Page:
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Satire plays a significant role in Tom Jones and is evident from the outset. An amusing example is the satire thrown upon the misbegotten notions of propriety and modesty that besought the society and was nicely manifest in Mrs Deborah, Mr Allworthy's "elderly woman-servant." Being urgently summoned at a late hour of the night to attend Mr Allworthy in his bedchamber, and not having a clear reason--whether an attack of "apoplexy" or an attack of some other sort--Mrs Deborah lingered before complying to give Mr Allworthy plenty of time to dress himself (ironic if it had been an attack of apoplexy) and shield her delicate sensibilities, though at the age of fifty-two, as Fielding points out.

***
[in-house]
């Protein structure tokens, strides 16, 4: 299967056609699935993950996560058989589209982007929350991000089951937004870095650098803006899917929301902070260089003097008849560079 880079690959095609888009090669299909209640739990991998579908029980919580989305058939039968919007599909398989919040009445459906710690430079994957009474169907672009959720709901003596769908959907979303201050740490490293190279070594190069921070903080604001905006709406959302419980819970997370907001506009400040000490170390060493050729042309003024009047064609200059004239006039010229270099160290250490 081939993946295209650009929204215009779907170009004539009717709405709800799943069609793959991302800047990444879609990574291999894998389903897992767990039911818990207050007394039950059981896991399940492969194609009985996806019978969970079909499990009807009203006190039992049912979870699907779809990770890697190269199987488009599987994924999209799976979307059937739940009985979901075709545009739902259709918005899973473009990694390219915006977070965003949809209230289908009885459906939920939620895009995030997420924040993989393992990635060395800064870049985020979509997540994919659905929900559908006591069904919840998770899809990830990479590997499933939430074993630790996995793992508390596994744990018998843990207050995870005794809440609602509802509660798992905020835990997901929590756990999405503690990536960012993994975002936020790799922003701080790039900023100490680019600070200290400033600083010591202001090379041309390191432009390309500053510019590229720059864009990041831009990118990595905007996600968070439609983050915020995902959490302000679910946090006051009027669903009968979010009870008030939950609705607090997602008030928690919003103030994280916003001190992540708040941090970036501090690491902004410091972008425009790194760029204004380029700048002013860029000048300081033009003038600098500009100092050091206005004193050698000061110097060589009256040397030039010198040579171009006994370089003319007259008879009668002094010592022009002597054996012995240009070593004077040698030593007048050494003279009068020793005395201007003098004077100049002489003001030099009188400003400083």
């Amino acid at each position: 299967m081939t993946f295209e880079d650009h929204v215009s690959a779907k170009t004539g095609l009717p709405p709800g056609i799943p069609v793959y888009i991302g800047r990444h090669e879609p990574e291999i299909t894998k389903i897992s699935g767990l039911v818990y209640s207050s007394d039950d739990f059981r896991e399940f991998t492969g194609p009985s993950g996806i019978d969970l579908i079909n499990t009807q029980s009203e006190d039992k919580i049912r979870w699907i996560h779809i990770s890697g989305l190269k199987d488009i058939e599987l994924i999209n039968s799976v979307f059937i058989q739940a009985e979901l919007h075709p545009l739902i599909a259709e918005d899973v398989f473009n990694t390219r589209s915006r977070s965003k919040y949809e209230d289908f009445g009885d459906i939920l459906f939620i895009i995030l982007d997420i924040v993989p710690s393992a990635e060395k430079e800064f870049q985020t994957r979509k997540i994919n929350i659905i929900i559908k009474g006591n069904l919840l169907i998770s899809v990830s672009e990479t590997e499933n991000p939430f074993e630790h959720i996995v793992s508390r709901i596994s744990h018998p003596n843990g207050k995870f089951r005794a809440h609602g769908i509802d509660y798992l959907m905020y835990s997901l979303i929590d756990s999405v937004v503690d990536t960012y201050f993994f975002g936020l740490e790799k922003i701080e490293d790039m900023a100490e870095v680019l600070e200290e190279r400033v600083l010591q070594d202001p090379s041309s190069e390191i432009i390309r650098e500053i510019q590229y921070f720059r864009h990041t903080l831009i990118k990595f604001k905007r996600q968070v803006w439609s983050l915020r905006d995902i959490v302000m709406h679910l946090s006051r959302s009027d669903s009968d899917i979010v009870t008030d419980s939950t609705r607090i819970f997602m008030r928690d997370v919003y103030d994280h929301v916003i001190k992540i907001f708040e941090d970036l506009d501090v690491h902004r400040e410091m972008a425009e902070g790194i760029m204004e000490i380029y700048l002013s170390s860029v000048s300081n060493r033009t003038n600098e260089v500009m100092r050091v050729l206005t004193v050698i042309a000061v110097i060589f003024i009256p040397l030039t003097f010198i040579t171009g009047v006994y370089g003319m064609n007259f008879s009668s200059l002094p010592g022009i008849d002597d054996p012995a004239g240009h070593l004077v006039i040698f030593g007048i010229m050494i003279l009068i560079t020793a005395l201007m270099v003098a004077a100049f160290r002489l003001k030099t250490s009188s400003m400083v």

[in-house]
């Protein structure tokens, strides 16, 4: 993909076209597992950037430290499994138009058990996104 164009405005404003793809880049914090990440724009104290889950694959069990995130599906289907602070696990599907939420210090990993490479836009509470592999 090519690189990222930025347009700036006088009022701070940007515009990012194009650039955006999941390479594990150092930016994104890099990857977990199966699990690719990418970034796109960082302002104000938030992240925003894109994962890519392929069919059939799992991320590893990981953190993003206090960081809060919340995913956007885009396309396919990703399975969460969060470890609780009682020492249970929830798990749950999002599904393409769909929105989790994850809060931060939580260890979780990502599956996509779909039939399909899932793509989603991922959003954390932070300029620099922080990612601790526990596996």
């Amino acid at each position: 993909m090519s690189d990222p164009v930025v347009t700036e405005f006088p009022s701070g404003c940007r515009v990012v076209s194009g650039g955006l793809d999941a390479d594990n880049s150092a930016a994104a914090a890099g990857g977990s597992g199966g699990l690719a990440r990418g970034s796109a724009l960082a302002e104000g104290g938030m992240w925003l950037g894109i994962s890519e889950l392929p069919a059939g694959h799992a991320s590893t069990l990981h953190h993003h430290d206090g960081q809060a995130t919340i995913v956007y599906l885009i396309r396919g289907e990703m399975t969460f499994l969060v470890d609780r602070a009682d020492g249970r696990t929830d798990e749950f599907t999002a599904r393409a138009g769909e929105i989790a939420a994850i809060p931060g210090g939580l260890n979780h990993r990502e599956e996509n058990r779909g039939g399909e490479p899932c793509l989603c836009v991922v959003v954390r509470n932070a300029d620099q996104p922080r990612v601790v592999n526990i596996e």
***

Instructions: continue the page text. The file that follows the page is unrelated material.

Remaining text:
She had indeed given her master sufficient time to dress himself; for out of respect to him, and regard to decency, she had spent many minutes in adjusting her hair at the looking-glass, notwithstanding all the hurry in which she had been summoned by the servant, and though her master, for aught she knew, lay expiring in an apoplexy, or in some other fit.
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